The Williams sisters are two of the biggest icons the world of sport has ever seen. A combined 30 Grand Slam singles titles and 14 doubles titles together, the sibling duo have transcended tennis with their supreme power and athleticism and inspired multiple generations of players.
At the ongoing US Open, we are set to say goodbye to one half of the unstoppable pair as Serena confirmed her intentions to ‘evolve’ away from tennis. The 40-year-old registered a straight-set victory over Danka Kovinic in the first round and the last dance of her glittering career continues.
Venus is set to commence her US Open campaign this evening against Alison Van Uytvanck, and the Williams sisters will team up for the first time in four years to play doubles at Flushing Meadows this year. The pair have achieved greatness both on and off the court as they both fuelled their love for fashion by releasing their own clothing lines ‘S by Serena’ and ‘EleVen’, as well as Venus’ interior designing firm, ‘V Starr’ and Serena’s venture capital firm called ‘Serena Ventures’.
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They also have a number of endorsement deals, but which sibling has the higher net worth at the moment? As of December last year according to essentiallysports, Venus’ estimated net worth is £81million ($95m). Apart from her on-court earnings of 36m ($42m), the 7-time Grand slam champion also owns a diet company called ‘Happy Vikings’.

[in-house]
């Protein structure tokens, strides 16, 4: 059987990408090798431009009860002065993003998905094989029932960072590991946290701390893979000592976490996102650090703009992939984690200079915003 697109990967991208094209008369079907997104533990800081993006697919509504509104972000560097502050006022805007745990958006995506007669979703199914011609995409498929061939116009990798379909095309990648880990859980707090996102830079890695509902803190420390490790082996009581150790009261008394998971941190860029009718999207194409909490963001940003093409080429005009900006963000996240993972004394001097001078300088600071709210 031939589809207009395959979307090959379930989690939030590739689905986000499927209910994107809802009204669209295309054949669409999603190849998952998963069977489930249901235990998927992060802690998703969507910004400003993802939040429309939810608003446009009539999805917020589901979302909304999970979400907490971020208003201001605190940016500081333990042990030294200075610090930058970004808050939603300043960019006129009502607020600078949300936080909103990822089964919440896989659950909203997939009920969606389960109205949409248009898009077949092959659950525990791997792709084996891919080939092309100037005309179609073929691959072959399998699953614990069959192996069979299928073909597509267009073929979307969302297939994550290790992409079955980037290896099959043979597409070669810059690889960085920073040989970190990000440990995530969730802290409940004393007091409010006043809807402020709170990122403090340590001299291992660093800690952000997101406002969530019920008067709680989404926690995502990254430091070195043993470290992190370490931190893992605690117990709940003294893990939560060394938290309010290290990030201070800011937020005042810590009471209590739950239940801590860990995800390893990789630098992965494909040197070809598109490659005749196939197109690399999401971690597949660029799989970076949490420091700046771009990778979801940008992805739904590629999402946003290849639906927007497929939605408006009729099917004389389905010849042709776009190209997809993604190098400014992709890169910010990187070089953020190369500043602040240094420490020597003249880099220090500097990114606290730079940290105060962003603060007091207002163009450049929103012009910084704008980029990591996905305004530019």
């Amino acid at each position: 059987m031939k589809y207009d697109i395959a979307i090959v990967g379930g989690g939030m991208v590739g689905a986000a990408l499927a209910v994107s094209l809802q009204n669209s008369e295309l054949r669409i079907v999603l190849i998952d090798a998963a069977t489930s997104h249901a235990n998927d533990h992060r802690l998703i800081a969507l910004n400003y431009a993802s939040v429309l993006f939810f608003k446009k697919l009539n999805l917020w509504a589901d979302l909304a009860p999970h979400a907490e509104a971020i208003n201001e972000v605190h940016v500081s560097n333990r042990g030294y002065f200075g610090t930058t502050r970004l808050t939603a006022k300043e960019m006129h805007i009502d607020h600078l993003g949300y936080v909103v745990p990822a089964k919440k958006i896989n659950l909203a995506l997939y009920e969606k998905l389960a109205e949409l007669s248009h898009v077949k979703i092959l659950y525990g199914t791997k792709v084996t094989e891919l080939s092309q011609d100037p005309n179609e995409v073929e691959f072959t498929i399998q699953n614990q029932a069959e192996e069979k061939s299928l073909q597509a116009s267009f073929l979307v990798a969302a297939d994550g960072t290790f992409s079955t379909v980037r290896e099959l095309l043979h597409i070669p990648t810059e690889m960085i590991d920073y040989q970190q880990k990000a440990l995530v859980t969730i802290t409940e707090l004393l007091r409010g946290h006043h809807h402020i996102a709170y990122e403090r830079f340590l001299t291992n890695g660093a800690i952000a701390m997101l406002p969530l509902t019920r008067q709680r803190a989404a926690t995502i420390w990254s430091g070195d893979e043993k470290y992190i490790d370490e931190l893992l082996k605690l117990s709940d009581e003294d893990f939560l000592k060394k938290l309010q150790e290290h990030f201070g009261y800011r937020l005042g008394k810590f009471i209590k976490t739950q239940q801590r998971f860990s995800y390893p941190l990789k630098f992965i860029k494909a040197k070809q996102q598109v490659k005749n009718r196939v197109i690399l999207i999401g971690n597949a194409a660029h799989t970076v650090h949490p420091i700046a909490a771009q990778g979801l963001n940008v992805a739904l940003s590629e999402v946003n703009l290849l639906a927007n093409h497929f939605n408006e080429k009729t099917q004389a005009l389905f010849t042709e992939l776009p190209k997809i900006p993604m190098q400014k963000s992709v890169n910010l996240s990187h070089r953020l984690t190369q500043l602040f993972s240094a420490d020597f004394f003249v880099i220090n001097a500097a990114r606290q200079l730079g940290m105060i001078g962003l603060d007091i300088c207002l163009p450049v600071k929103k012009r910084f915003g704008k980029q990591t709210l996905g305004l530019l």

As far as Serena is concerned, her current net worth stands at £179m ($210m), more than double that of her elder sister. The 23-time Grand Slam winner has earned around £80m ($94m) on court, which is almost twice as much as any other female athlete.
Back to the US Open action, and a record Arthur Ashe crowd had come to honour Williams last night and the noise grew louder and louder with a montage voiced by Queen Latifah having been played of Williams' six singles titles at Flushing Meadows.
What's your favourite memory of the Williams sisters? Let us know in the comments section.
While not vintage Williams, her winning performance last night was an indication that this valedictory lap may yet have some way to go as she set up a clash with world number two Kontaveit on Wednesday.
"I do feel different," she said. "I think I was really emotional in Toronto and Cincinnati. It was very difficult. I'm not saying it's not difficult now. It's extremely difficult still because I absolutely love being out there.
"The more tournaments I play, I feel like the more I can belong out there. That's a tough feeling to have, and to leave knowing, the more you do it, the more you can shine.
"But it's time for me to evolve to the next thing. I think it's important because there's so many other things that I want to do."
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